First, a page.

Monday, 3 January 2011

Scattering and Gathering

There is a "coming of age" for humanity after the flood. We are given meat to eat, (Hurrah!) and wine (Double hurrah!) Moreover, responsibility for capital punishment is conferred upon us as a means of restraining the spread of sin.

Noah, the new head of the human race, after sampling a bit of his first batch of Chateau D'Ararat (like any home brew probably a little on the potent side) gets drunk and naked, but all in the privacy of his own tent.

The Bible does not condemn him for this and so we should also think twice, if that's what we are tempted to do. There are more nuances to the use of alcohol in the Bible than the legalists want to admit. (That said, careless and/or habitual excess is condemned.)

Rather it is Noah's youngest son Ham, who receives the curse for breaking into his father's tent and broadcasting the nakedness of his father to his brothers, thereby challenging / mocking his father's authority and seeking to make himself look good.

(N.B. In our time, we think it is our democratic right / duty to challenge authority. Do you, like me, have a heart like Ham's more often than you care to admit around those in authority over you?)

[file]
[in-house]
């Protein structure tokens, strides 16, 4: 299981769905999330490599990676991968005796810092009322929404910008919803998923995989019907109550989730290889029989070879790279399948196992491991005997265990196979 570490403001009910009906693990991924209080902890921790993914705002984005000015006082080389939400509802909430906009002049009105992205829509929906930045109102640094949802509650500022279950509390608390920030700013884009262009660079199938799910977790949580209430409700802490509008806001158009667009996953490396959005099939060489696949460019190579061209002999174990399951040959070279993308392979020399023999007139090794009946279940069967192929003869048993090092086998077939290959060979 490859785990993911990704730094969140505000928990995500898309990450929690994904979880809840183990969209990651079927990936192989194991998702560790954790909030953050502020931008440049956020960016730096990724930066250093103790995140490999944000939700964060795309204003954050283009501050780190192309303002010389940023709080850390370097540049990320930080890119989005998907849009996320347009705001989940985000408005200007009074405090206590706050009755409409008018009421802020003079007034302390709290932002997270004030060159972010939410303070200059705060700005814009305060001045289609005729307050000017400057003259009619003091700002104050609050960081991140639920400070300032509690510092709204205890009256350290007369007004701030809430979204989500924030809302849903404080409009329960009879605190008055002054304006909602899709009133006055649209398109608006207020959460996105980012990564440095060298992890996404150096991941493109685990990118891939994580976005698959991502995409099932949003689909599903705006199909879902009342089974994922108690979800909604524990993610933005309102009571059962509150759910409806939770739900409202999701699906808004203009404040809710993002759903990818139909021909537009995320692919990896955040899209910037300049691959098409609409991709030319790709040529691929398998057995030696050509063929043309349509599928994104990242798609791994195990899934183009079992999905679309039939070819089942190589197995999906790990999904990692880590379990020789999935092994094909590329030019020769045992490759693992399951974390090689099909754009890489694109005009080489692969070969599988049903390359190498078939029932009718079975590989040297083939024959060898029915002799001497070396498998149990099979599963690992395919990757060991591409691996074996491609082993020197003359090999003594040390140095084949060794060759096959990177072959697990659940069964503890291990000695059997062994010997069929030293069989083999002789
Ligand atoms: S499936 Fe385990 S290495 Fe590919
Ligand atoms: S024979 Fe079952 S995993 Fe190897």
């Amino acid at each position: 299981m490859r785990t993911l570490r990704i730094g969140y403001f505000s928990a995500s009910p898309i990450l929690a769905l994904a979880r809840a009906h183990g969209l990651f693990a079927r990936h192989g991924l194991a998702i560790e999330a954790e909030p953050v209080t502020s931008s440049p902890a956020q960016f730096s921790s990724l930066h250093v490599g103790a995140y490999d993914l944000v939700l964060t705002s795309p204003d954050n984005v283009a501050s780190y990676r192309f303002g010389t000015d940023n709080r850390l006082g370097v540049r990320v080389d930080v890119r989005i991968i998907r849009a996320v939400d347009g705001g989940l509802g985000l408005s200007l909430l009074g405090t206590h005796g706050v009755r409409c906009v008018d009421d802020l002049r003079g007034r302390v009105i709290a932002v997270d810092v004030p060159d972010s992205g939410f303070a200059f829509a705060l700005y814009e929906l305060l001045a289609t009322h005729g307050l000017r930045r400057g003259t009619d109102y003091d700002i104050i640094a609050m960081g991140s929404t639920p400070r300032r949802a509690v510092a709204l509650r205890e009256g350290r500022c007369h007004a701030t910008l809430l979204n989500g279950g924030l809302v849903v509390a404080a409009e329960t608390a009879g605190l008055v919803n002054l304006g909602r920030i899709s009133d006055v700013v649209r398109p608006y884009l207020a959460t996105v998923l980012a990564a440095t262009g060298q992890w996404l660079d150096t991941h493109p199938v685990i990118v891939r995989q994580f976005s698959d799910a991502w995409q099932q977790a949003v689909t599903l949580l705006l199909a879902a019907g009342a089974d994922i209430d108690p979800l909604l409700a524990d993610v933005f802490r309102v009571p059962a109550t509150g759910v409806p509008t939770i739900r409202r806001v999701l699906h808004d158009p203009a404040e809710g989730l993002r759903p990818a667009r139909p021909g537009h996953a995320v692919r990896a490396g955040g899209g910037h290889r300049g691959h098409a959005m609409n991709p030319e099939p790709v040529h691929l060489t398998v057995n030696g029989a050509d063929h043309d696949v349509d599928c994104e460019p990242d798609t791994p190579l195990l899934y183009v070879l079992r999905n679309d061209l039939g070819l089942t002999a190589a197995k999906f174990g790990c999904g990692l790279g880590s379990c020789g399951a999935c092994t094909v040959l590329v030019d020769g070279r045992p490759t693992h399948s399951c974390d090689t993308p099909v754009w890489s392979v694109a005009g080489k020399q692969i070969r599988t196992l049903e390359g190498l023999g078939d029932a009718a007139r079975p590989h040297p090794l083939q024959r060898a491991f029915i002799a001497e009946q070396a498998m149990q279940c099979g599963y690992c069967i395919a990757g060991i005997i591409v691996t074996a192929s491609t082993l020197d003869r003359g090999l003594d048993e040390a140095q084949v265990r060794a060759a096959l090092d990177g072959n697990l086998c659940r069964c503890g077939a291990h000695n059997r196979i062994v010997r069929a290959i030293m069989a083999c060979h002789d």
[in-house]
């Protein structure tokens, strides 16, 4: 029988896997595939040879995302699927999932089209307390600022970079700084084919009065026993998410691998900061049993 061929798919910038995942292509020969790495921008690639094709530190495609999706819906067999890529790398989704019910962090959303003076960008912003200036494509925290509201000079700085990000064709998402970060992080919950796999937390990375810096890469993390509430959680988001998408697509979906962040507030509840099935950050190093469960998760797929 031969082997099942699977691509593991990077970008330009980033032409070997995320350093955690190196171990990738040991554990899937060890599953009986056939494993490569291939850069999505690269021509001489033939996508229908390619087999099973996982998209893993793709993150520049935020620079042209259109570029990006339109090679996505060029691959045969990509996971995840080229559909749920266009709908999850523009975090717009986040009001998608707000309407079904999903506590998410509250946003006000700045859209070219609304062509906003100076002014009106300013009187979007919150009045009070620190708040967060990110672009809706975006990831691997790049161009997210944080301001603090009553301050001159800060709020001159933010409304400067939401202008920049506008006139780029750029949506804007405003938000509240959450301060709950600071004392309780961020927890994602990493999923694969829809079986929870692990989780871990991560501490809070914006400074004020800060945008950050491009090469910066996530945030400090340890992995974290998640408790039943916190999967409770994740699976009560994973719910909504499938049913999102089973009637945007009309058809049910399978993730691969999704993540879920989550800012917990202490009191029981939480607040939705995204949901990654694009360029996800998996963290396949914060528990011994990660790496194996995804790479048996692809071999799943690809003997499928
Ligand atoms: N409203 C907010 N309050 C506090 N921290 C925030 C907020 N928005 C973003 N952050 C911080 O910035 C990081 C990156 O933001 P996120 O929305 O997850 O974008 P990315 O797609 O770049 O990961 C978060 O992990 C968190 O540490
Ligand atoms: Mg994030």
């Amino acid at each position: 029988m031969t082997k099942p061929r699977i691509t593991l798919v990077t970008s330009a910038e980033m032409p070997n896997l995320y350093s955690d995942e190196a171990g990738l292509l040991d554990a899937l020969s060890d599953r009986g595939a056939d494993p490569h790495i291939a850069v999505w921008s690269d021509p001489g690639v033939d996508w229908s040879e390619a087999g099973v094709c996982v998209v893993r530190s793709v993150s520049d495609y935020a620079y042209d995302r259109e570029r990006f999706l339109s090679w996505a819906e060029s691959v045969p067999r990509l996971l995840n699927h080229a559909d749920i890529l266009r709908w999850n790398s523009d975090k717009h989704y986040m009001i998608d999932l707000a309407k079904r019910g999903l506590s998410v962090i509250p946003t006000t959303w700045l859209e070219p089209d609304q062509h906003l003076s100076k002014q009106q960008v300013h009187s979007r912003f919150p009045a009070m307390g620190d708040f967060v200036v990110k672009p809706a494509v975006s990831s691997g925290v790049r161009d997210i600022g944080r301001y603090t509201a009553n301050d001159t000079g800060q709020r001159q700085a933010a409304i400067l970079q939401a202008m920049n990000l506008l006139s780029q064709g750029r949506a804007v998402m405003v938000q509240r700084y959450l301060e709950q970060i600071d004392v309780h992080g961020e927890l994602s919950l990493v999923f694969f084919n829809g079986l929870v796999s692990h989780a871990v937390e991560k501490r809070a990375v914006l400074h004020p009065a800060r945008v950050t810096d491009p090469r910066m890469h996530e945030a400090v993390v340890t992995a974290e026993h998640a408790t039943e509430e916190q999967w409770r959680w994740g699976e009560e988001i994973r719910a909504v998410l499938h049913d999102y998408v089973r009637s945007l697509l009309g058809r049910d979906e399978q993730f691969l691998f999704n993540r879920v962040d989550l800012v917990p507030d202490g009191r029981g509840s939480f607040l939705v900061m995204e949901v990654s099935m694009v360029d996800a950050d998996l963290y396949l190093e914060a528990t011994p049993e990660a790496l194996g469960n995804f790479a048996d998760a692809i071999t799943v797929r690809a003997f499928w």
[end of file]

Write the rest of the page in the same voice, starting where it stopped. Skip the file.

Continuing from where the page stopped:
In Gen 10, Nimrod looks like a good guy, the kind you'd think would be with David's valiant and mighty men.

Don't be fooled, his name means rebellion and he was the mastermind behind the City of Babel (see next chapter). Think of his "mighty status before the LORD" more as one of presumption (like Adam) than faith (like Christ).

View from the top here
In Gen 11, the people are refusing to spread over the whole earth as God commanded, choosing instead to make a name for themselves by establishing a "civilisation" apart from God. Of course, the tower they built was nothing like as tall as the Burj Khalifa (see left), but the heart was the same.

In order to graciously restrain their presumption, God comes down (goes to show just how small it was - hardly the height of Heaven) confuses and scatters them.

Having spent the Old Testament dividing peoples and kingdoms in order to slow down the strangulating grip that the curse of the Fall would have on creation; in Acts 2 God sends the Spirit to his Church and begins the work of gathering in love, that which was scattered.


Elli said...

I was just rambling around on facebook and saw your latest blog post link. It's weird for some reason I was just thinking about this occasion with Noah in the tent when i was in the tube earlier (and had no connection to any recent reading) and was struggling to make sense of it since it seemed more like Noah was more obviously in the wrong so why should Ham get the blame?

It made me question whether that was a conclusion I drew because i'm pre-disposed to think that way from my upbringing, or whether it was a biblical perspective. I found your observations made me consider it from a different perspective. Cheers for that. And thanks God for a timely response :-)

Richard Walker said...

Glad it helped. It's where we are on the reading plan. :-)